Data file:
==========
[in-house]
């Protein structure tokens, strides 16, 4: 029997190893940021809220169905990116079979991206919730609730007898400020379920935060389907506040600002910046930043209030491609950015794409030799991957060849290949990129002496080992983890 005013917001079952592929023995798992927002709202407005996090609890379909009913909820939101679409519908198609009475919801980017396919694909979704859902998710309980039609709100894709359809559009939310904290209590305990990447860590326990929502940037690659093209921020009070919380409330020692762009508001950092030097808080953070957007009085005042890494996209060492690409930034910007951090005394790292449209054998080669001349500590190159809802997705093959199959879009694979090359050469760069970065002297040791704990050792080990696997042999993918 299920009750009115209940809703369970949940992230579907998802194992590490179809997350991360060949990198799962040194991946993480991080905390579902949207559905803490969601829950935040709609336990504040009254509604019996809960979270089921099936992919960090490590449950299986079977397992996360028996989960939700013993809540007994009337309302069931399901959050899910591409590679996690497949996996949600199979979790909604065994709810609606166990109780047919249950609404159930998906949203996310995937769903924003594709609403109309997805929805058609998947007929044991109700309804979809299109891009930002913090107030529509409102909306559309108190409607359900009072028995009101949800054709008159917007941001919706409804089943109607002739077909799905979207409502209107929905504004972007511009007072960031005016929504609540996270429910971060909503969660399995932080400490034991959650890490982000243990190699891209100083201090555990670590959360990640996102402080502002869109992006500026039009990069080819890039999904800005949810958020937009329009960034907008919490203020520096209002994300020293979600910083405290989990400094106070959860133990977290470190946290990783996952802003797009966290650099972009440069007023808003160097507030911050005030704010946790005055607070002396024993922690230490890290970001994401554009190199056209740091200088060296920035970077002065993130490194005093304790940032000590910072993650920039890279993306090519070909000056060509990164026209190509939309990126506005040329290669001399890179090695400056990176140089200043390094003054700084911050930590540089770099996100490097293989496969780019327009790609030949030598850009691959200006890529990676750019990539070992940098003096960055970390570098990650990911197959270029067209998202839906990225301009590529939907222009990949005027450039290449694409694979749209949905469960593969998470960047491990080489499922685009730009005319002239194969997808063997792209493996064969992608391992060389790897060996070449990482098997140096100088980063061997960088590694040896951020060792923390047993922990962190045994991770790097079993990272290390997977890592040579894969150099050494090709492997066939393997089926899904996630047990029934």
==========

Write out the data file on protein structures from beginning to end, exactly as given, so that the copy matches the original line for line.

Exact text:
[in-house]
């Protein structure tokens, strides 16, 4: 029997190893940021809220169905990116079979991206919730609730007898400020379920935060389907506040600002910046930043209030491609950015794409030799991957060849290949990129002496080992983890 005013917001079952592929023995798992927002709202407005996090609890379909009913909820939101679409519908198609009475919801980017396919694909979704859902998710309980039609709100894709359809559009939310904290209590305990990447860590326990929502940037690659093209921020009070919380409330020692762009508001950092030097808080953070957007009085005042890494996209060492690409930034910007951090005394790292449209054998080669001349500590190159809802997705093959199959879009694979090359050469760069970065002297040791704990050792080990696997042999993918 299920009750009115209940809703369970949940992230579907998802194992590490179809997350991360060949990198799962040194991946993480991080905390579902949207559905803490969601829950935040709609336990504040009254509604019996809960979270089921099936992919960090490590449950299986079977397992996360028996989960939700013993809540007994009337309302069931399901959050899910591409590679996690497949996996949600199979979790909604065994709810609606166990109780047919249950609404159930998906949203996310995937769903924003594709609403109309997805929805058609998947007929044991109700309804979809299109891009930002913090107030529509409102909306559309108190409607359900009072028995009101949800054709008159917007941001919706409804089943109607002739077909799905979207409502209107929905504004972007511009007072960031005016929504609540996270429910971060909503969660399995932080400490034991959650890490982000243990190699891209100083201090555990670590959360990640996102402080502002869109992006500026039009990069080819890039999904800005949810958020937009329009960034907008919490203020520096209002994300020293979600910083405290989990400094106070959860133990977290470190946290990783996952802003797009966290650099972009440069007023808003160097507030911050005030704010946790005055607070002396024993922690230490890290970001994401554009190199056209740091200088060296920035970077002065993130490194005093304790940032000590910072993650920039890279993306090519070909000056060509990164026209190509939309990126506005040329290669001399890179090695400056990176140089200043390094003054700084911050930590540089770099996100490097293989496969780019327009790609030949030598850009691959200006890529990676750019990539070992940098003096960055970390570098990650990911197959270029067209998202839906990225301009590529939907222009990949005027450039290449694409694979749209949905469960593969998470960047491990080489499922685009730009005319002239194969997808063997792209493996064969992608391992060389790897060996070449990482098997140096100088980063061997960088590694040896951020060792923390047993922990962190045994991770790097079993990272290390997977890592040579894969150099050494090709492997066939393997089926899904996630047990029934």